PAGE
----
Russian Diaries June 7, 2015: Arrival in MoscowBy: Carolyn Woodruff, JD, CPA, CVA
We have an uneventful Delta flight from Kennedy Airport leaving around 4:30 PM in New York (KJFK) to Moscow (KSVO) arriving around 9 AM. Dwight Ensley (my husband), Alosha and I are greeted at the Moscow Airport by Arina Demina, soon to be a Russian lawyer and to be our guide for the week. She is holding pink hydrangeas and roses, which she gives to me. Arina welcomes Alosha and me as Dance Legends. There are 4600 miles between us and New York City and a seven-hour time difference. I hope this week to explore many legal issues related to family law, as surely there is a solution for the children of the world and state interference with families and children.
Looking around the airport, I see most signs were in both Russian and English. And, of course, Michael Kors sunglasses and bags have prominent billboards in English.
he road to Russia has been an amazing pinnacle of my process of recreating myself in divorce recovery, a recovery that began in 2000 and happily continues today. As a family lawyer, I know how important recovery is. Don’t get stuck in a rut.
Our driver loads our luggage into a Mercedes SUV. Off we go to the Metropol Hotel, built in 1905 and deep seeded in Russian history. Well to my surprise, on the way from the Moscow Airport to the Metropol, I saw a Sheraton Hotel, a Doubletree Hotel, a McDonald’s, and two KFC’s. Moscow has many typical US businesses.
We are of course psyched about the arrival, so even though we had traveled all night, we only take an hour in our hotel and we are off to see Moscow with Arina. Like most historic places, there is much focus on war memorials. I have to ask myself, why do countries have to make so much war? Could resources not be better spent than on war?
Red Square, paved with stone brick, is busy with many, many people, including families and children. Many look like other westerners in this incredible city. The World War II Memorial has an eternal flame accompanied by an hourly presentation of the “changing of the guard”. The Memorial has large granite block with city names of cities that lost so many soldiers in World War II, which included Alosha’s home city of Kiev, Ukraine.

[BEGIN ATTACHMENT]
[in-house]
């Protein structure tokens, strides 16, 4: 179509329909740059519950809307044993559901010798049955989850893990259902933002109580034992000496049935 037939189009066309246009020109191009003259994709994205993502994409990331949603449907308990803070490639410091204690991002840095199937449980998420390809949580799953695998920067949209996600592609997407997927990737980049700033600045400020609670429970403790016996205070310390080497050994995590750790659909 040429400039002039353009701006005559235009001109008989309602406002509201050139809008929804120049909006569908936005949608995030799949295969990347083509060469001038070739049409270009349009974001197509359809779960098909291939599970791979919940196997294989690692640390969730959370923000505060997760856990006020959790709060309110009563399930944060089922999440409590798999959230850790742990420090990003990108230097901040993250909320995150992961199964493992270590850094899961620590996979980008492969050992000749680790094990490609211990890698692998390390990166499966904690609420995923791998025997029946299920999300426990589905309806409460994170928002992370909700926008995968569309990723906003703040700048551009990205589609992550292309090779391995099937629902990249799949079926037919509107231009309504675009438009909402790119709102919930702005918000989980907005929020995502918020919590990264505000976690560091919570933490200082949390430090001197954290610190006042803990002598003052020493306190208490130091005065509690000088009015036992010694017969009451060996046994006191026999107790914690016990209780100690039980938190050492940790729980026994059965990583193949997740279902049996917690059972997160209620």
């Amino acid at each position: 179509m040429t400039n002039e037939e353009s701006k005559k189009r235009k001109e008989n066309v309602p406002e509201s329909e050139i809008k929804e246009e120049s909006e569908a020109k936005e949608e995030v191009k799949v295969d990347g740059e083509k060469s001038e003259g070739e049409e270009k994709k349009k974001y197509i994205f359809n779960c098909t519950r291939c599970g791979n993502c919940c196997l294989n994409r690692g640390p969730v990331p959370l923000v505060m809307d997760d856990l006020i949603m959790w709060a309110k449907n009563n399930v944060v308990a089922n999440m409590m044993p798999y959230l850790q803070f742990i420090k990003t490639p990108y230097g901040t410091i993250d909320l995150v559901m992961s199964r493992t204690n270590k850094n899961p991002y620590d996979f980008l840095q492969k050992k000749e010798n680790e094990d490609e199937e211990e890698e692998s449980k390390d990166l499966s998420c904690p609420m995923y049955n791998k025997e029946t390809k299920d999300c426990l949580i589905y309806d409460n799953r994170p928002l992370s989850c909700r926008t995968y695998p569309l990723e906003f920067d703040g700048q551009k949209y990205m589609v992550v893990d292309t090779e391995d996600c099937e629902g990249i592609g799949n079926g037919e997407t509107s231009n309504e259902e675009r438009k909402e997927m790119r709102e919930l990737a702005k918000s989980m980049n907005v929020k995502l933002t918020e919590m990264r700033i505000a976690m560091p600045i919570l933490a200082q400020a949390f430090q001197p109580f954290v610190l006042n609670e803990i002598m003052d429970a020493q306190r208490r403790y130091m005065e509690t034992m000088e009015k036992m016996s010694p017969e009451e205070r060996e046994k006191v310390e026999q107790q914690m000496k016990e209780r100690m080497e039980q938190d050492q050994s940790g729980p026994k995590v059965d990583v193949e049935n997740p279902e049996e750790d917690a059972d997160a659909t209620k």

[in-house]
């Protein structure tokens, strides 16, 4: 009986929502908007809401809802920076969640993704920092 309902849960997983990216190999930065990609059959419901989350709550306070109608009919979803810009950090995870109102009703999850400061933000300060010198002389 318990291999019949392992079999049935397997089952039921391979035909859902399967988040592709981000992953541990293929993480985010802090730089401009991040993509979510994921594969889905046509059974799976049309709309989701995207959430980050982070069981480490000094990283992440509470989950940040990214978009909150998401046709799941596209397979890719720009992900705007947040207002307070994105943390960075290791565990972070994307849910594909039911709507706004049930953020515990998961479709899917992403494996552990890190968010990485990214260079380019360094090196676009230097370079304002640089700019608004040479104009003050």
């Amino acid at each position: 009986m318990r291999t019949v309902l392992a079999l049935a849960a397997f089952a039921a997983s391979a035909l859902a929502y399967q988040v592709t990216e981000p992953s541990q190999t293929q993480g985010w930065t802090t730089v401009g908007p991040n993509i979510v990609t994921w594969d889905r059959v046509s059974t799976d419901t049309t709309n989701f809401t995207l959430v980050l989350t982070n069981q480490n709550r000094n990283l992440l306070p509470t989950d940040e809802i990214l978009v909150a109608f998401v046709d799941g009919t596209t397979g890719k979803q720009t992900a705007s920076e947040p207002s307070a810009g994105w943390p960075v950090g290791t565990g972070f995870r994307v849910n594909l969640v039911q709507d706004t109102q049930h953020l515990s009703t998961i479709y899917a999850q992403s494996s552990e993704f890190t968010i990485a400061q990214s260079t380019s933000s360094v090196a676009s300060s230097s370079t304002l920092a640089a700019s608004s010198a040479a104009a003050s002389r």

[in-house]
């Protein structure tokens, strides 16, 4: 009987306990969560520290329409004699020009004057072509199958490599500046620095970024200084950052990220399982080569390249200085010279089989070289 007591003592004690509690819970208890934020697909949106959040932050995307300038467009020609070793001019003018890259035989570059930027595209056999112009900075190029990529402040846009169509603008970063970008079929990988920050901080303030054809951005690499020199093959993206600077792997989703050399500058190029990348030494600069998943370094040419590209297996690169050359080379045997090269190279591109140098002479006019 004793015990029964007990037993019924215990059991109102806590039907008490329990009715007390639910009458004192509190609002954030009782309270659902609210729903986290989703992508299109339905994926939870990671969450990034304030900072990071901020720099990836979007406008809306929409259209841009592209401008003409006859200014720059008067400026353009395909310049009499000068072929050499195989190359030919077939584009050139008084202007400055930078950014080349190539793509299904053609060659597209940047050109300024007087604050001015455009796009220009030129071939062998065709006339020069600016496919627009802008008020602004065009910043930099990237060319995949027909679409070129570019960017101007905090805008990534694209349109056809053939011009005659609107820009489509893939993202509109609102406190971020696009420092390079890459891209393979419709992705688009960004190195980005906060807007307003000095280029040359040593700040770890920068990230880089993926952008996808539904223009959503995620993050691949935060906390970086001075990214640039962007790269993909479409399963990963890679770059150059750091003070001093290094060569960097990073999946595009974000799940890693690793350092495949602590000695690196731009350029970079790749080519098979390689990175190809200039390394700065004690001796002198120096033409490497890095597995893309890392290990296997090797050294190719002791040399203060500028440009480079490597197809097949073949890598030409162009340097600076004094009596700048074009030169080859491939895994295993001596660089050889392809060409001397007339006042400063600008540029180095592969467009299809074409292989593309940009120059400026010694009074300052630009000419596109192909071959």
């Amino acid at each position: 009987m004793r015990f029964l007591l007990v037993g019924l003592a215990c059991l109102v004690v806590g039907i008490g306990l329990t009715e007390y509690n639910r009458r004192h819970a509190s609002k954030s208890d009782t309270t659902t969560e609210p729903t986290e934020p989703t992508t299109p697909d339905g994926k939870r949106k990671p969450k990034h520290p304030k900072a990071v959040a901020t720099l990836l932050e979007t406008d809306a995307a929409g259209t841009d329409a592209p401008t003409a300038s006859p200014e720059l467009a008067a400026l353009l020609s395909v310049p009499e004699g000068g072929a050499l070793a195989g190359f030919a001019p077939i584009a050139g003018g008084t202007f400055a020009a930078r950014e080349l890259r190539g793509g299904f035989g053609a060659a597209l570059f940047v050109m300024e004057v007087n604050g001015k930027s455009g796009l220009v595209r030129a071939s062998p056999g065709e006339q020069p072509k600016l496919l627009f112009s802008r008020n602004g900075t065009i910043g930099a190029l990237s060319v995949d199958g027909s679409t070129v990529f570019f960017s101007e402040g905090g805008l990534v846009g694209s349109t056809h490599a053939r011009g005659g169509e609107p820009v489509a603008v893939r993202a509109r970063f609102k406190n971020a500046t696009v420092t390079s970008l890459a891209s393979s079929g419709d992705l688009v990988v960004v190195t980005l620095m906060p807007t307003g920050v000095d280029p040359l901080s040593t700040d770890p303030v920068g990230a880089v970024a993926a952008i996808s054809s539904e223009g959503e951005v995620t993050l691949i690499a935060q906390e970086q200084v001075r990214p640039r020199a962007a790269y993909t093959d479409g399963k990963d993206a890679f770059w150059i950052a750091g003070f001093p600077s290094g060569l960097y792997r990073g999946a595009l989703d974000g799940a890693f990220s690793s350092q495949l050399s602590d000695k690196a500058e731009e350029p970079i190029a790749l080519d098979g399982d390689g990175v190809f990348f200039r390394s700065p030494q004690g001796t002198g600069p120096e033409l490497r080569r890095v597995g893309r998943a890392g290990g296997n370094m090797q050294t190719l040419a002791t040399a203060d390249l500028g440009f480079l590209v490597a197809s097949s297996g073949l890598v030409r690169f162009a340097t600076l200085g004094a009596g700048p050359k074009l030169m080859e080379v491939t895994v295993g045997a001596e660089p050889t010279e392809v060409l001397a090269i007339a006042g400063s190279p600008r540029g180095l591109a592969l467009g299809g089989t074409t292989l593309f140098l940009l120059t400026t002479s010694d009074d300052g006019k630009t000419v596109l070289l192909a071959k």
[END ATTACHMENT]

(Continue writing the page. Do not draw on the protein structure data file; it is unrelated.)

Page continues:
Then we were off to the bridge near the Kremlin where Boris Nemtsov was killed February 28, 2015. The place where he was killed is marked, and apparently today is 100 days since he was shot. Fresh flower memorials still abound. I watch as people lay flowers around the memorial. Boris was thought to be an instrumental leader in post-Soviet Union capitalism and of the opposite political view of Putin. Armed police are obvious.
Now off to my favorite sport, shopping. The Gum (pronounced “goom”) is a Russian version of Rodeo Drive with the accompanying prices for Gucci, Vuitton, and other prominent fashion houses. I only buy a Diet Coke in a small glass bottle, a safe drink choice in a city where you still have to beware of the non-bottled water and ice cubes.
Lunch is at Oxygen atop the Ritz-Carlton hotel. Oxygen overlooks Red Square and is a lovely outdoor restaurant and bar. The service, however, sucks, and tipping is quite different in Russia. Apparently, it is not as expected as in the United States.
We rest some, and then off to Buddha Bar. Dwight and I are familiar with the Buddha-Bar concept having been to a Buddha Bar in New York City, which I understand has now closed. Great club track music. The bar has an interesting activity, a Mafia Club—something akin to a murder mystery night, but the game didn’t happen while we were there.